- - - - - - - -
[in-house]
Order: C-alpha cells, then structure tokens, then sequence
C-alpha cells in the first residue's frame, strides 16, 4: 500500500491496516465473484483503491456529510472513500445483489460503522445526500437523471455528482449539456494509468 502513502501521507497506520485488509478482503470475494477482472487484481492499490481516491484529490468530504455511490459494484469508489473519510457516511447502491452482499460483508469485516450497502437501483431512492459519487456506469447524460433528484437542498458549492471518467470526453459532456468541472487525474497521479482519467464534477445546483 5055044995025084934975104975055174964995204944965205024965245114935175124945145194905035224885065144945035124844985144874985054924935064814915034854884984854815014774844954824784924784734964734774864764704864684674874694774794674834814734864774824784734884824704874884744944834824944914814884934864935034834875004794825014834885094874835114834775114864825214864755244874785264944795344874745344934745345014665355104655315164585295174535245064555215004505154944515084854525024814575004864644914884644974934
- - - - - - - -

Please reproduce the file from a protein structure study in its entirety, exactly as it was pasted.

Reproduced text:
[in-house]
Order: C-alpha cells, then structure tokens, then sequence
C-alpha cells in the first residue's frame, strides 16, 4: 500500500491496516465473484483503491456529510472513500445483489460503522445526500437523471455528482449539456494509468 502513502501521507497506520485488509478482503470475494477482472487484481492499490481516491484529490468530504455511490459494484469508489473519510457516511447502491452482499460483508469485516450497502437501483431512492459519487456506469447524460433528484437542498458549492471518467470526453459532456468541472487525474497521479482519467464534477445546483 5055044995025084934975104975055174964995204944965205024965245114935175124945145194905035224885065144945035124844985144874985054924935064814915034854884984854815014774844954824784924784734964734774864764704864684674874694774794674834814734864774824784734884824704874884744944834824944914814884934864935034834875004794825014834885094874835114834775114864825214864755244874785264944795344874745344934745345014665355104655315164585295174535245064555215004505154944515084854525024814575004864644914884644974934